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How science might secure gin’s future

Researchers at Heriot-Watt University in Edinburgh have trialled a new technique that “fingerprints” the chemical compounds in gin, a discovery that could provide greater quality guarantees for consumers buying the spirit.

Dr. Ruaraidh McIntosh, Dr. Dave Ellis and PhD student Kacper Krakowiak, alongside the University of Edinburgh’s Professor Dušan Uhrín tested 16 gins using nuclear magnetic resonance (NMR) spectroscopy to analyse the flavour compounds within each spirit.

Ellis said: “Understanding which compounds are in a gin, and have an impact on flavour and mouth feel, could help distillers improve their gin, or guarantee uniformity of flavour.”

“At the moment, most gin analysis is carried out using mass spectrometry. It’s effective and highly sensitive but does not provide a complete picture of the composition in a single experiment in the way that NMR can,” Ellis explained. “NMR basically fingerprints the gin’s chemical compounds. It does this by detecting the signals given by the Hydrogen atoms in each compound. These act as markers and enable identification.”

The technique, which was first utilised in the 1930s and is usually used for determining the structure of molecules, can provide results within five minutes, according to the researchers.

The aromatics in gin, and other drinks including wine, are often analysed with mass spectrometry. However, one of the virtues of NMR over it, the chemists claim, is that a single experiment can provide a complete picture.

“NMR can distinguish between different structural forms of individual molecules, and there are many of these cases in gin. For example, the flavour compounds pinene and limonene have the same atomic makeup but have different structures and, critically, flavours. We tested some fruit gins and gin liqueurs. The NMR identified the different varieties of sugar present in the gin, which are introduced through flavour additives, and their quantity,” Ellis revealed.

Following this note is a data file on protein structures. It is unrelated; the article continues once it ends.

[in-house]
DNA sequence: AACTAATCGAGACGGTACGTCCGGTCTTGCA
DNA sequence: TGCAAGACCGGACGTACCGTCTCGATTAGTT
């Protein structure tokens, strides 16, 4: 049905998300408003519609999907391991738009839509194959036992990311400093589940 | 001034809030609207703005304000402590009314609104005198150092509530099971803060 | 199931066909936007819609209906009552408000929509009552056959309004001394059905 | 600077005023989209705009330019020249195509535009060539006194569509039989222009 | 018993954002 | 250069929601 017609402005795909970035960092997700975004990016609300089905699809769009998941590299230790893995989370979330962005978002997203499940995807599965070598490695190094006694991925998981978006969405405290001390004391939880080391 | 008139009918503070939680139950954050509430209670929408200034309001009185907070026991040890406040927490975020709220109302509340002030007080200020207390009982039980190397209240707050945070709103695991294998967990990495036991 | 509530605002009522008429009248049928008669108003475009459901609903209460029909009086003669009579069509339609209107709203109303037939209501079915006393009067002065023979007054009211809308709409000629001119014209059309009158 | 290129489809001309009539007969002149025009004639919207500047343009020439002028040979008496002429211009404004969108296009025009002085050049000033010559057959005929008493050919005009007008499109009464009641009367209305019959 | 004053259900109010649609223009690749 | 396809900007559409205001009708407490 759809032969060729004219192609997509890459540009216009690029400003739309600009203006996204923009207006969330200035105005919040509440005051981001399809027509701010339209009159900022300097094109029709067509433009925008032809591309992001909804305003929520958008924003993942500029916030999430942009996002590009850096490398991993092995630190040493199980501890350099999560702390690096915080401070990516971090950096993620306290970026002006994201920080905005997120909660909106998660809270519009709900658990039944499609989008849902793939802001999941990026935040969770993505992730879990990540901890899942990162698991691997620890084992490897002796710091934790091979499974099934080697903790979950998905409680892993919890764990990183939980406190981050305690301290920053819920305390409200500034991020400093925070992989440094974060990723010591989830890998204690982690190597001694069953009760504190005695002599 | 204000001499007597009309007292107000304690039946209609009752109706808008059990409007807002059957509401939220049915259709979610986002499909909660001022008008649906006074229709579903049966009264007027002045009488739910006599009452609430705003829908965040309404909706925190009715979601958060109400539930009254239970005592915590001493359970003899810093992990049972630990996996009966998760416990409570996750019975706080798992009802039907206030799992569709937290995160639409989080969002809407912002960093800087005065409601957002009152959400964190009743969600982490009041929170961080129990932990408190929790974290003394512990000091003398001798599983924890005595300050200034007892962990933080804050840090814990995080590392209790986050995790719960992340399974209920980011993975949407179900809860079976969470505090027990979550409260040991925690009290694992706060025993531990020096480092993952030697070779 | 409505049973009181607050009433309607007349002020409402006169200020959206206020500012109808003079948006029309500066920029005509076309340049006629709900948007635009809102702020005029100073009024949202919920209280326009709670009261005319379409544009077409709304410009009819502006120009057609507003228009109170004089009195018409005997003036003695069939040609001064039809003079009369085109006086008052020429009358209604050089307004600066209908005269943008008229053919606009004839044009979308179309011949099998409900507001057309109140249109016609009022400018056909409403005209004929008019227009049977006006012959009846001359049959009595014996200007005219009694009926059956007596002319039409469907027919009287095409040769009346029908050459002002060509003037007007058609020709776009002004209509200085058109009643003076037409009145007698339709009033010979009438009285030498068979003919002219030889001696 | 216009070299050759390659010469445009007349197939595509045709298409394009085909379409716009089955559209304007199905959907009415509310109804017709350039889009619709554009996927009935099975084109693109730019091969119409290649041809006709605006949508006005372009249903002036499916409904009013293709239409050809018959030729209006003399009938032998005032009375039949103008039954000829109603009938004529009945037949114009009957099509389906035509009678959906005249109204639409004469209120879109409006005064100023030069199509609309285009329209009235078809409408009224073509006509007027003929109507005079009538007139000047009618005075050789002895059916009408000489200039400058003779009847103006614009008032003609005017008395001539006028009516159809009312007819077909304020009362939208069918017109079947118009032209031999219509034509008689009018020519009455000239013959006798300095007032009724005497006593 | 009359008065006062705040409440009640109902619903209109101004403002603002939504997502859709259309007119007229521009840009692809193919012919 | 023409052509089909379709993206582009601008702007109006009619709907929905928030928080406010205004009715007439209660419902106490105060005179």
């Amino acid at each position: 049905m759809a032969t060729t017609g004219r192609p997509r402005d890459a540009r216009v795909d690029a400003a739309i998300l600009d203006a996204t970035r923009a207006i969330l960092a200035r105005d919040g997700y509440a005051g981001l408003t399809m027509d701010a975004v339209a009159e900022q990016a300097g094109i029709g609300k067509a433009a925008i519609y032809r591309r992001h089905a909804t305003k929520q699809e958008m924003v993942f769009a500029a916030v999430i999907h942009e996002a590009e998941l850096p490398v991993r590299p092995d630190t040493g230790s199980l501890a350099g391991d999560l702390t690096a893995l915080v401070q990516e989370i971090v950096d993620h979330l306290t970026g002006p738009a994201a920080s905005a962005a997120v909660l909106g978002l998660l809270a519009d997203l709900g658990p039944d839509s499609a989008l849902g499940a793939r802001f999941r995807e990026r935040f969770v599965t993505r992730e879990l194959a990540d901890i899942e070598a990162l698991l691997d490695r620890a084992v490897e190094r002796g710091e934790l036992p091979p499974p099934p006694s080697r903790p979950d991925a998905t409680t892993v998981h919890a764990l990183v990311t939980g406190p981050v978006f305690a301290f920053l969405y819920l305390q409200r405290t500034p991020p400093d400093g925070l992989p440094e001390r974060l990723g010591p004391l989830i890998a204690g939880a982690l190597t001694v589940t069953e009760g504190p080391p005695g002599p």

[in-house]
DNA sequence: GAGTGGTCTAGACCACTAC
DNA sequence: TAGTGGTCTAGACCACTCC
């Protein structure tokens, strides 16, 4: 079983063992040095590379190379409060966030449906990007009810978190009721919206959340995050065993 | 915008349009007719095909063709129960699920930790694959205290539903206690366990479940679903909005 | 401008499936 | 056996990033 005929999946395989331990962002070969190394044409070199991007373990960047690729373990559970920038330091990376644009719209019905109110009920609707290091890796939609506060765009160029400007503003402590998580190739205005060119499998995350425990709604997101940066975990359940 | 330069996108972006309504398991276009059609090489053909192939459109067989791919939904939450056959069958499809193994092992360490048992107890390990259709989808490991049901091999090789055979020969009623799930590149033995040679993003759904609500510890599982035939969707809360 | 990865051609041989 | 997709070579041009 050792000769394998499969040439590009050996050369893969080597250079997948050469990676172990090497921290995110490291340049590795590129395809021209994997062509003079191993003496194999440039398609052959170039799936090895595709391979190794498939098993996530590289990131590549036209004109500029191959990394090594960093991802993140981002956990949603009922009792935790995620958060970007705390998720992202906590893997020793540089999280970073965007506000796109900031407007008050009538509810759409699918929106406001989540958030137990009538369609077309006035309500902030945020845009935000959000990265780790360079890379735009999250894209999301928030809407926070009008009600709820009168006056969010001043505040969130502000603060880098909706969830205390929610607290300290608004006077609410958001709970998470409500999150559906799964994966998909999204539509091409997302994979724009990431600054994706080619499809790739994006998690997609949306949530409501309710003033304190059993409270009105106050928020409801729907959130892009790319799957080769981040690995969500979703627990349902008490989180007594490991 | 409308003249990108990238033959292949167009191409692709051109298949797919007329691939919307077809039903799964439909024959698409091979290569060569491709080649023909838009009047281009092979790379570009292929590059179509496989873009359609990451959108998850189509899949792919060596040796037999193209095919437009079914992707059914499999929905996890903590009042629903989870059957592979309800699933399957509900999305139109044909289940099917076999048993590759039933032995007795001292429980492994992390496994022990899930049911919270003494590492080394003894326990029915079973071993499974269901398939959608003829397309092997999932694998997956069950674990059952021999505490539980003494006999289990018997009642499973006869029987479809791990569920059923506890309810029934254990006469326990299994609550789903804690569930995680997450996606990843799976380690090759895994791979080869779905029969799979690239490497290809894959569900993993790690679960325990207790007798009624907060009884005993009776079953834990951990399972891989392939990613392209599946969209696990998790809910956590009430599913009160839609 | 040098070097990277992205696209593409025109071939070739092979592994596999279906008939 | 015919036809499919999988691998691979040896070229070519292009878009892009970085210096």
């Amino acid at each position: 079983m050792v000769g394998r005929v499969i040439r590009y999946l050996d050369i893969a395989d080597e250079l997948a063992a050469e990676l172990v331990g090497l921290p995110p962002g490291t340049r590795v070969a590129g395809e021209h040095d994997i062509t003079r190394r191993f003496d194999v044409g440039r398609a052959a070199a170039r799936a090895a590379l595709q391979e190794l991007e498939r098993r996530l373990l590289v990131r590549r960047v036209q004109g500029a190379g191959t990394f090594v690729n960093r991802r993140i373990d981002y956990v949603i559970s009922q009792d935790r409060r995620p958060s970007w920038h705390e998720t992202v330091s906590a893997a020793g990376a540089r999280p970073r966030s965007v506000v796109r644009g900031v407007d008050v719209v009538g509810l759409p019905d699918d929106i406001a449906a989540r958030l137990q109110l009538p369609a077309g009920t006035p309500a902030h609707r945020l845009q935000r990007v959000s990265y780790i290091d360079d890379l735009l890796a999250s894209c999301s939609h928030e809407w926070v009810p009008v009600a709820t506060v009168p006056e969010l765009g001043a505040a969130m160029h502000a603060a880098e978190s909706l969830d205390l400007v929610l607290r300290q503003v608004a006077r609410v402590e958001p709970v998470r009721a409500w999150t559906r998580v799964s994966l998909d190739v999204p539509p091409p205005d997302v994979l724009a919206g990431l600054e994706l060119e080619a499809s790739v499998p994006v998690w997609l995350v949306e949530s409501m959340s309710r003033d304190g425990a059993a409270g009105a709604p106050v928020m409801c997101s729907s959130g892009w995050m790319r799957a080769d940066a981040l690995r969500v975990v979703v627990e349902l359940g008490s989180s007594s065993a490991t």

The team also noted that Heriot-Watt’s International Centre for Brewing and Distilling has created a library of 72 botanicals (grown in Scotland) used by gin makers which provides some overlap with this latest research.

Of course, the key botanical used in gin, is juniper, which also gives the spirit its name, from the Dutch word for the berry ‘genever’. Ellis suggested that the use of NMR spectroscopy might play a role in ensuring that this integral flavour can still be added to gin in the years to come:

“UK distillers rely on imported juniper berries for their gin, and climate change could affect their quality and availability. If their traditional supply dries up, will sourcing juniper berries from elsewhere change the flavour? That’s what we could determine with this technique.”

While juniper does grow in the UK, according to Yorkshire-based distiller Sing Gin it is in decline due to the loss of habitat, and that a large portion of the juniper used in UK gin production is grown in the Balkans.

For Ellis, the ultimate advantage of the technique is that it will provide a degree of security for consumers that the bottle they have bought is indeed what it has been labelled as: “We just need to try and find a way of reassuring consumers that the ‘gin’ that they are drinking really is gin.”

Ellis also drew parallels with how “well-regulated” the whisky market is. Scientists in Australia have developed a “robot nose” that can sniff the difference between cheap and expensive whiskies.

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